It is worth noting, however, that the data in this analysis is from 2017–18, before the COVID-19 pandemic. A potential uptick in enrollment in private schools and charter schools nationwide resulting from the pandemic may shift some of these patterns in the future.

Metro Areas with the Most Extreme Segregation

Zooming in to look past the national and regional averages, there is considerable variation in segregation patterns among U.S. metro areas, including some that are extreme outliers. Table 3 lists the ten metro areas with the most extreme racial and economic segregation of different types.

Table 3

The Ten Metro Areas with the Most Extreme Segregation, by Type of Segregation

Non-White–White Segregation Metro Area, Variance Ratio Black–White Segregation
Metro Area, Variance Ratio
Hispanic–White Segregation
Metro Area, Variance Ratio
Asian–White Segregation
Metro Area, Variance Ratio
American Indian–White Segregation
Metro Area, Variance Ratio
FRL–Non-FRL Segregation*
Metro Area, Variance Ratio
1. Detroit–Dearborn–Livonia, MI 0.54 1. Milwaukee–Waukesha, WI 0.73 1. Philadelphia, PA 0.59 1. Napa, CA 0.48 1. El Centro, CA 0.89 1.Newark, NJ–PA 0.49
2. Monroe, LA 0.53 2. Newark, NJ–PA 0.71 2. Reading, PA 0.58 2. New York–Jersey City–White Plains, NY–NJ 0.43 2. Yakima, WA 0.70 2. Bridgeport–Stamford–Norwalk, CT 0.47
3. Milwaukee–Waukesha, WI 0.50 3. Chicago–Naperville–Evanston, IL 0.70 3. Boston, MA 0.56 3. Los Angeles–Long Beach–Glendale, CA 0.39 3. Lewiston, ID–WA 0.62 3. Milwaukee–Waukesha, WI 0.46
4. Philadelphia, PA 0.49 4. Detroit–Dearborn–Livonia, MI 0.70 4. New York–Jersey City–White Plains, NY–NJ 0.55 4. New Brunswick–Lakewood, NJ 0.39 4. Charleston–North Charleston, SC 0.53 4. Trenton–Princeton, NJ 0.44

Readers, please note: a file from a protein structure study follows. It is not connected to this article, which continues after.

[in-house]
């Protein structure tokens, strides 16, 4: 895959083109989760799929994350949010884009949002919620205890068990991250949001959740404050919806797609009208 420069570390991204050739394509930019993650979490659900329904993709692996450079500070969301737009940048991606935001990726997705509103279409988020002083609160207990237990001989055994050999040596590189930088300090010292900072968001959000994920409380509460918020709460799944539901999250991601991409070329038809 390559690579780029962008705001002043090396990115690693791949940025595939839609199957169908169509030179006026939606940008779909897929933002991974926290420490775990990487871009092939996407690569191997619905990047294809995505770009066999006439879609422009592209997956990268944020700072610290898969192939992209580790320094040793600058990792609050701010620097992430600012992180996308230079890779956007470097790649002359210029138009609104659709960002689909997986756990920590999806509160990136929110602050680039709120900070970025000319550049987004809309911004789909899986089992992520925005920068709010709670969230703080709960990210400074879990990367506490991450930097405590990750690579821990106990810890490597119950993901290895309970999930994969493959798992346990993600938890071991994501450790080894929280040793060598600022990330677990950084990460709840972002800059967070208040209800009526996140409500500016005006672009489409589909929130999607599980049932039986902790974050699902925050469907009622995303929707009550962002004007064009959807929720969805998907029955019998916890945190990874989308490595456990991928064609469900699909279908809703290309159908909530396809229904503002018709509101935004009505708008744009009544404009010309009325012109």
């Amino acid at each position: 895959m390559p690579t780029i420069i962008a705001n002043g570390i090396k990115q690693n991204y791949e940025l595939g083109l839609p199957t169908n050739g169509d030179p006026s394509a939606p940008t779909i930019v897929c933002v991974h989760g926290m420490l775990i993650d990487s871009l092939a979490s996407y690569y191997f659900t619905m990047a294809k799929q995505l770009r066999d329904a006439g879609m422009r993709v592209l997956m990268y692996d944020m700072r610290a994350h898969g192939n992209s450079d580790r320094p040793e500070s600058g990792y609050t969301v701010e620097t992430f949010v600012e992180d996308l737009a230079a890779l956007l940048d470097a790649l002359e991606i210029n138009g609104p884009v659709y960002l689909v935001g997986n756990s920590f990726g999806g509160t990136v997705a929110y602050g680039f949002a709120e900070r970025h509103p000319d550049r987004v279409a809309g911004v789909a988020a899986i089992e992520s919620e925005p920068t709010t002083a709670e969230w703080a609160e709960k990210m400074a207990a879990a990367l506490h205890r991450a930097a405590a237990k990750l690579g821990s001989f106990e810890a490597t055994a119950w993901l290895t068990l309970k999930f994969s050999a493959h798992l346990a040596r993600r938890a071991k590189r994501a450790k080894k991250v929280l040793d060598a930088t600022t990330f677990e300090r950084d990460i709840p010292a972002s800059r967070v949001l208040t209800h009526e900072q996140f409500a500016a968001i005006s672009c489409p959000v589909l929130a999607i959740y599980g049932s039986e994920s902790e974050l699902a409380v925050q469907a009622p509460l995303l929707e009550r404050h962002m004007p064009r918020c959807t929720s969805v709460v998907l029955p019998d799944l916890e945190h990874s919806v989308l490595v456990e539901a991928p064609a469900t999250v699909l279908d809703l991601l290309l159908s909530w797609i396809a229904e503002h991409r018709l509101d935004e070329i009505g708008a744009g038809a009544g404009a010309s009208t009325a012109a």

5. Cleveland–Elyria, OH 0.49 5.New York–Jersey City–White Plains, NY–NJ 0.69 5. Newark, NJ–PA 0.54 5. Amarillo, TX 0.38 5. Tucson, AZ 0.49 5. Chicago–Naperville–Evanston, IL 0.44
6. Reading, PA 0.48 6. Cleveland–Elyria, OH 0.68 6. Memphis, TN–MS–AR 0.52 6. San Francisco–San Mateo–Redwood City, CA 0.37 6. Flagstaff, AZ 0.46 6. Boston, MA 0.42
7. Beaumont–Port Arthur, TX 0.48 7. Beaumont–Port Arthur, TX 0.67 7. Springfield, MA 0.52 7. Minneapolis–St. Paul–Bloomington, MN–WI 0.36 7. New York–Jersey City–White Plains, NY–NJ 0.45 7. Denver–Aurora–Lakewood, CO 0.38
8. Jackson, MS 0.48 8.Gary, IN 0.66 8. Los Angeles–Long Beach–Glendale, CA 0.49 8. Oakland–Berkeley–Livermore, CA 0.35 8. Lake Havasu City–Kingman, AZ 0.36 8. Cambridge–Newton–Framingham, MA 0.38
9. Baton Rouge, LA 0.48 9. Philadelphia, PA 0.64 9. Milwaukee–Waukesha, WI 0.49 9. San Jose–Sunnyvale–Santa Clara, CA 0.34 9. Fort Smith, AR–OK 0.35 9. Reno, NV 0.38
10. Pine Bluff, AR 0.47 10. Peoria, IL 0.64 10. Chicago–Naperville–Evanston, IL 0.49 10. Laredo, TX 0.33 10. Albuquerque, NM 0.34 10.  Oakland–Berkeley–Livermore, CA 0.37
Source: Authors’ calculations based on federal data from 2017–18 Private School Universe Survey (PSS) and Common Core of Data (CCD).
*Note that the FRL–non-FRL segregation measure is for public schools only, whereas racial segregation measures include all public and private schools in a metro area.

The School Segregation Data Dashboard allows users to look up the ranking of any metro area, out of the 403 total metro areas, for each measure of segregation that is included.

The Milwaukee metro area and New York metro area have especially segregated schools across many student groups.

Twelve metro areas appear on at least two of these most-segregated lists, and the Milwaukee metro area and New York metro area stand out as appearing on four out of the six lists. The Chicago metro area (Illinois), Newark metro area (New Jersey–Pennsylvania), and Philadelphia metro area (Pennsylvania) appear on three lists; and the Reading metro area (Pennsylvania), Beaumont metro area (Texas), Boston metro area (Massachusetts), Cleveland metro area (Ohio), Detroit metro area (Michigan), Oakland metro area (California), and Los Angeles metro area (California) appear on two.